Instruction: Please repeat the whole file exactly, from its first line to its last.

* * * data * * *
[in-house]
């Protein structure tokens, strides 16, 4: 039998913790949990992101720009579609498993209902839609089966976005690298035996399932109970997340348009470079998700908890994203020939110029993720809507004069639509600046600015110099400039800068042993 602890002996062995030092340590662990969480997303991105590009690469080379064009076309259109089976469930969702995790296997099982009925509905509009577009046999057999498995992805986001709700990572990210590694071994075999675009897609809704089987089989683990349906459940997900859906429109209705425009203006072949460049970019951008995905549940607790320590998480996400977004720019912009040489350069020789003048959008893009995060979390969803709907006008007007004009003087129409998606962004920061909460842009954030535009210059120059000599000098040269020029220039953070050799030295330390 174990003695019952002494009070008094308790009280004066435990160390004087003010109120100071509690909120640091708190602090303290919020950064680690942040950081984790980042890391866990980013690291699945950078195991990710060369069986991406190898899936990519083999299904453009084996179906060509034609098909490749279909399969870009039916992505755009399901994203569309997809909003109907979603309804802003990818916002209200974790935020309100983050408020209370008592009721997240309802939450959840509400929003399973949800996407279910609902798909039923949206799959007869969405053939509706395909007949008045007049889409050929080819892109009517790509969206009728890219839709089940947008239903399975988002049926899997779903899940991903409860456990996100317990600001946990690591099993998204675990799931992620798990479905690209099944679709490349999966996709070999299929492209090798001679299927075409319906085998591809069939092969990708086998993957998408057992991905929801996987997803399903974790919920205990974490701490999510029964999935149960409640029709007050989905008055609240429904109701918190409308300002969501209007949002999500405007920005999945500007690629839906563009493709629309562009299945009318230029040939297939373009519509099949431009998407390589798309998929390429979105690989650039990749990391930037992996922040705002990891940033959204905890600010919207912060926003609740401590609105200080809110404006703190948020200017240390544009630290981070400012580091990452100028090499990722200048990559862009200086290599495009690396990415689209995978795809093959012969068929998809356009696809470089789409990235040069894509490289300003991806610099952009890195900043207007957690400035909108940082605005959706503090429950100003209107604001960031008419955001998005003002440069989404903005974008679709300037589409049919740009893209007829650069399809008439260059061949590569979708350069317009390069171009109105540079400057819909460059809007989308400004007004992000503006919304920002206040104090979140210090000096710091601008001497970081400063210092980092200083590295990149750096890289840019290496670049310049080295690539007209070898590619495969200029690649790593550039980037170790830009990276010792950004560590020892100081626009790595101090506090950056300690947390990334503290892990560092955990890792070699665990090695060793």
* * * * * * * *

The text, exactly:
[in-house]
């Protein structure tokens, strides 16, 4: 039998913790949990992101720009579609498993209902839609089966976005690298035996399932109970997340348009470079998700908890994203020939110029993720809507004069639509600046600015110099400039800068042993 602890002996062995030092340590662990969480997303991105590009690469080379064009076309259109089976469930969702995790296997099982009925509905509009577009046999057999498995992805986001709700990572990210590694071994075999675009897609809704089987089989683990349906459940997900859906429109209705425009203006072949460049970019951008995905549940607790320590998480996400977004720019912009040489350069020789003048959008893009995060979390969803709907006008007007004009003087129409998606962004920061909460842009954030535009210059120059000599000098040269020029220039953070050799030295330390 174990003695019952002494009070008094308790009280004066435990160390004087003010109120100071509690909120640091708190602090303290919020950064680690942040950081984790980042890391866990980013690291699945950078195991990710060369069986991406190898899936990519083999299904453009084996179906060509034609098909490749279909399969870009039916992505755009399901994203569309997809909003109907979603309804802003990818916002209200974790935020309100983050408020209370008592009721997240309802939450959840509400929003399973949800996407279910609902798909039923949206799959007869969405053939509706395909007949008045007049889409050929080819892109009517790509969206009728890219839709089940947008239903399975988002049926899997779903899940991903409860456990996100317990600001946990690591099993998204675990799931992620798990479905690209099944679709490349999966996709070999299929492209090798001679299927075409319906085998591809069939092969990708086998993957998408057992991905929801996987997803399903974790919920205990974490701490999510029964999935149960409640029709007050989905008055609240429904109701918190409308300002969501209007949002999500405007920005999945500007690629839906563009493709629309562009299945009318230029040939297939373009519509099949431009998407390589798309998929390429979105690989650039990749990391930037992996922040705002990891940033959204905890600010919207912060926003609740401590609105200080809110404006703190948020200017240390544009630290981070400012580091990452100028090499990722200048990559862009200086290599495009690396990415689209995978795809093959012969068929998809356009696809470089789409990235040069894509490289300003991806610099952009890195900043207007957690400035909108940082605005959706503090429950100003209107604001960031008419955001998005003002440069989404903005974008679709300037589409049919740009893209007829650069399809008439260059061949590569979708350069317009390069171009109105540079400057819909460059809007989308400004007004992000503006919304920002206040104090979140210090000096710091601008001497970081400063210092980092200083590295990149750096890289840019290496670049310049080295690539007209070898590619495969200029690649790593550039980037170790830009990276010792950004560590020892100081626009790595101090506090950056300690947390990334503290892990560092955990890792070699665990090695060793």